Domino 4328 was recorded in New York City on February 18, and January 31, 1929, respectively.  It was also released on Broadway 8179 (as by the “Pleasant Family”—and that they were), Conqueror 7349 and 7736, Paramount 3231, QRS R.9006, Regal 8776, and with the sides split up on too many issued to list.  The Pickards playing here are “Dad” Obed, Sr., on harmonica and Jew’s harp, “Bubb” Obed, Jr., on guitar, and “Mom” Leila on piano, on side “A” only.  Dad, Mom, and Ruth sing on the first side, while Dad sings solo on the reverse.

Firstly Dad Pickard sings and picks his Jew’s harp in his take on the old-timer most commonly known as “Johnson’s Old Gray Mule”, rendered here as “Thompson’s Old Gray Mule”, with Mom and Ruth chiming in with a refrain from “Goodbye Liza Jane”.

Thompson’s Old Gray Mule, recorded February 18, 1929 by The Pickard Family.

On the flip, Obed sings solo on “The Little Red Caboose Behind the Train”, honoring the great American railroad men, and set to the tune of the 1871 minstrel standard “The Little Old Log Cabin in the Lane”.

The Little Red Caboose Behind the Train, recorded January 31, 1929 by The Pickard Family.

Supertone 9208 – Bradley Kincaid (W L S Artist) – 1928/1927

One of the truly great folksingers to record in the 1920s—years before the folk revivals of the early 1940s or 1960s—was Bradley Kincaid.  Popular on radio and records, and with a successful series of songbooks, he helped to disseminate the numerous American folk songs he had collected and bring them to the listening public in a way that academics like John A. Lomax and Carl Sandburg could not approach, and he always he did so in a most respectful and dignified manner.  We have briefly discussed Kincaid once before on Old Time Blues, but that was in the early days, before the now high standard of quality had been established, and the accompanying text was rather lacking, so now let us direct our attention once again to the “Kentucky Mountain Boy”.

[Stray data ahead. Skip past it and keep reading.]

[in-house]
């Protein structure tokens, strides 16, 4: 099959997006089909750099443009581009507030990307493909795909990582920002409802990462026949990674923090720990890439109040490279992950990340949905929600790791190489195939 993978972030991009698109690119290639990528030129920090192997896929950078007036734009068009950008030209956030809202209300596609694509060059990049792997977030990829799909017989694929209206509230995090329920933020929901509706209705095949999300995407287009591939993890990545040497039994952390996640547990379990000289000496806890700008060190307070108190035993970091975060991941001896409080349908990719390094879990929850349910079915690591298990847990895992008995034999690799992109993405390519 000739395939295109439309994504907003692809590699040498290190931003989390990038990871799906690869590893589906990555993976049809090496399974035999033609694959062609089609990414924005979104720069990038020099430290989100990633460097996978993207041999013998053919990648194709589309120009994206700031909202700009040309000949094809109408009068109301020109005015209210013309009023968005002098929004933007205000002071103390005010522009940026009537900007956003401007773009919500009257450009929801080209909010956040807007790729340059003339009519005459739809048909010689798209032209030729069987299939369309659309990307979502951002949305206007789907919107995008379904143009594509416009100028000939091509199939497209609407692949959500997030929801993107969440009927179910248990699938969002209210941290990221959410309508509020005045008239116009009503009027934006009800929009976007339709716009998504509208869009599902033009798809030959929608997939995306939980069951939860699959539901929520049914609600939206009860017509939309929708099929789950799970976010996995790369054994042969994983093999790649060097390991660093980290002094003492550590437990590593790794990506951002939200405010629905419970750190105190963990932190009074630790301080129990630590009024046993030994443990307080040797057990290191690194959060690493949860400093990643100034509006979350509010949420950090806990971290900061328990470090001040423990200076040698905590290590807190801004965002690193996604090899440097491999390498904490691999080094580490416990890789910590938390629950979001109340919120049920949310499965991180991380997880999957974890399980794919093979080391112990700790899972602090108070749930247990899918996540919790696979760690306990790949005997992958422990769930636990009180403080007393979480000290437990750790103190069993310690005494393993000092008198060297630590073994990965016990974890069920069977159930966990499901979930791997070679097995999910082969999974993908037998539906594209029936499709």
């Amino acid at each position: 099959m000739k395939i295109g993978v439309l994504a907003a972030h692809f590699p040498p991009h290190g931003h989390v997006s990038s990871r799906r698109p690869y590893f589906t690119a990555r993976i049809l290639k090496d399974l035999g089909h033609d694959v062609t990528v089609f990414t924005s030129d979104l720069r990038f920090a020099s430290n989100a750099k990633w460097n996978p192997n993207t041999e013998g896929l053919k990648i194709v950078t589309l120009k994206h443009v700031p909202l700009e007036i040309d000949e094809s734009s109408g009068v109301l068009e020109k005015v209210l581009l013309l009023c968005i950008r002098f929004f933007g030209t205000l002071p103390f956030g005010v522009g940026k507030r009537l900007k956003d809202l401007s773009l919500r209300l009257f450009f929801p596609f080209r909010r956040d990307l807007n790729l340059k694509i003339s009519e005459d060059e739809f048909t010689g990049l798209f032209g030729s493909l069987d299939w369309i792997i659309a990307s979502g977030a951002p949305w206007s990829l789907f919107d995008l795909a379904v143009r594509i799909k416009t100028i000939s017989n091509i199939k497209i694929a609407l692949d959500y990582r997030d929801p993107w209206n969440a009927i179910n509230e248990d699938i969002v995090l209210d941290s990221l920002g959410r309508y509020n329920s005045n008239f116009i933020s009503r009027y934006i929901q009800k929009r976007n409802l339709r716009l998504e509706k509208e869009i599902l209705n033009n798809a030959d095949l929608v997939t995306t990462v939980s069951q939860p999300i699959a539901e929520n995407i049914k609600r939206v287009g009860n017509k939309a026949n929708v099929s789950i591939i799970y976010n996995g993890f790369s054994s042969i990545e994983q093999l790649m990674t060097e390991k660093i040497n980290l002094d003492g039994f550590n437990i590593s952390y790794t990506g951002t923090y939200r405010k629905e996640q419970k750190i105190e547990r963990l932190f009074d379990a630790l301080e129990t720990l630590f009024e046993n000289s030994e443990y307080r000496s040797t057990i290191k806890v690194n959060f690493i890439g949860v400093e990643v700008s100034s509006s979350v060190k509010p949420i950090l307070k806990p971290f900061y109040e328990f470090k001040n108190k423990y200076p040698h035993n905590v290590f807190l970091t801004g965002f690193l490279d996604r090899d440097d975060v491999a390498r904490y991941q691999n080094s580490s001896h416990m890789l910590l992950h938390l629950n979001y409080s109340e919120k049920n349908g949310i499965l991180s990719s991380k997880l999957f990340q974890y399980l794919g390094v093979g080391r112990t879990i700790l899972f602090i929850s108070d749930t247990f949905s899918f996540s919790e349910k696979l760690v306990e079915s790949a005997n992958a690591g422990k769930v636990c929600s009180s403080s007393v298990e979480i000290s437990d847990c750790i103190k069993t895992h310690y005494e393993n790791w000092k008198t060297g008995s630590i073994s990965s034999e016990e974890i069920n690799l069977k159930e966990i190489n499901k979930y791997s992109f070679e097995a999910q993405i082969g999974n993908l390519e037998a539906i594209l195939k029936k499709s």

Bradley Kincaid, as pictured in Favorite Mountain Ballads and Old Time Songs, 1928.

William Bradley Kincaid was born on July 13, 1895, in the village of Point Leavell in Garrard County, Kentucky, in the foothills of the Appalachian mountain range.  One of the ten children of poor farmer William P. Kincaid, he received little formal education in his early years, but began his musical pursuits at a very young age, when his father—an amateur musician himself—traded one of their hound dogs for a guitar to give to young Bradley (or so the story goes).  When old enough to work, he got a job at a lunch counter in nearby Stanford, Kentucky, but soon left the position to fight for Uncle Sam in the German War.  On his return home, he took a job at a Cincinnati tailoring firm.  He also continued his education at Berea College, having attended their Foundation School for two years prior to his service to complete the sixth through eighth grades.  While there, he began to collect songs and became more seriously interested in folk music; he also met music teacher Irma Forman, whom he would later marry.  From Berea, Kincaid moved onward and upward to the YMCA College in Chicago in 1924, where he earned a four year degree in 1928.  As a singer in the YMCA College Quartet, he made his radio debut on Sear-Roebuck’s radio station WLS in Chicago in 1926.  Soon afterward, he began appearing on the station regularly as a cast member of the National Barn Dance program on the recommendation of the Quartet’s manager.  Soon, the fan mail began to pour in—Kincaid reportedly received 100,000 letters in every year of his time on the Barn Dance.